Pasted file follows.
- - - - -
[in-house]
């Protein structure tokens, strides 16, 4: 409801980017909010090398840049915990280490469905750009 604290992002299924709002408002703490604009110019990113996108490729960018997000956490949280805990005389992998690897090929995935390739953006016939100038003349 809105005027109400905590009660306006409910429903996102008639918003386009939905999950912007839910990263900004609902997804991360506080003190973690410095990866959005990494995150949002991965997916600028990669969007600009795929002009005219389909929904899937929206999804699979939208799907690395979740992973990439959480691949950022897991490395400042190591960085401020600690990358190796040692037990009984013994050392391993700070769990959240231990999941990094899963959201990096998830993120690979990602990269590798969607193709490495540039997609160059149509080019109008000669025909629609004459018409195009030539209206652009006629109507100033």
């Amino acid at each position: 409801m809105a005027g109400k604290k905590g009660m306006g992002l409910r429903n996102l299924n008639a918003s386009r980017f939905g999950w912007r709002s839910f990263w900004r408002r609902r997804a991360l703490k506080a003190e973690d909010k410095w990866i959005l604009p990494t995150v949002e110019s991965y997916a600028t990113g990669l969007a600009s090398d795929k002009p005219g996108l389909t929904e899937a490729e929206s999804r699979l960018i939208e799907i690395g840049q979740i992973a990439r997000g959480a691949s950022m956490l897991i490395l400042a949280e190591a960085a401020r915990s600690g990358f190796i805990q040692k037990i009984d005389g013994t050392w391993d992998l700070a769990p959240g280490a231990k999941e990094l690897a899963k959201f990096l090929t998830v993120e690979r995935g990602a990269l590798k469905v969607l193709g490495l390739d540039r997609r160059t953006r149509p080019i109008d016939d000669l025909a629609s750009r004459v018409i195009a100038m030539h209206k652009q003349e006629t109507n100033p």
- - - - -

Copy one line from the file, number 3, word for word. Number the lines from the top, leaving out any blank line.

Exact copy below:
């Amino acid at each position: 409801m809105a005027g109400k604290k905590g009660m306006g992002l409910r429903n996102l299924n008639a918003s386009r980017f939905g999950w912007r709002s839910f990263w900004r408002r609902r997804a991360l703490k506080a003190e973690d909010k410095w990866i959005l604009p990494t995150v949002e110019s991965y997916a600028t990113g990669l969007a600009s090398d795929k002009p005219g996108l389909t929904e899937a490729e929206s999804r699979l960018i939208e799907i690395g840049q979740i992973a990439r997000g959480a691949s950022m956490l897991i490395l400042a949280e190591a960085a401020r915990s600690g990358f190796i805990q040692k037990i009984d005389g013994t050392w391993d992998l700070a769990p959240g280490a231990k999941e990094l690897a899963k959201f990096l090929t998830v993120e690979r995935g990602a990269l590798k469905v969607l193709g490495l390739d540039r997609r160059t953006r149509p080019i109008d016939d000669l025909a629609s750009r004459v018409i195009a100038m030539h209206k652009q003349e006629t109507n100033p």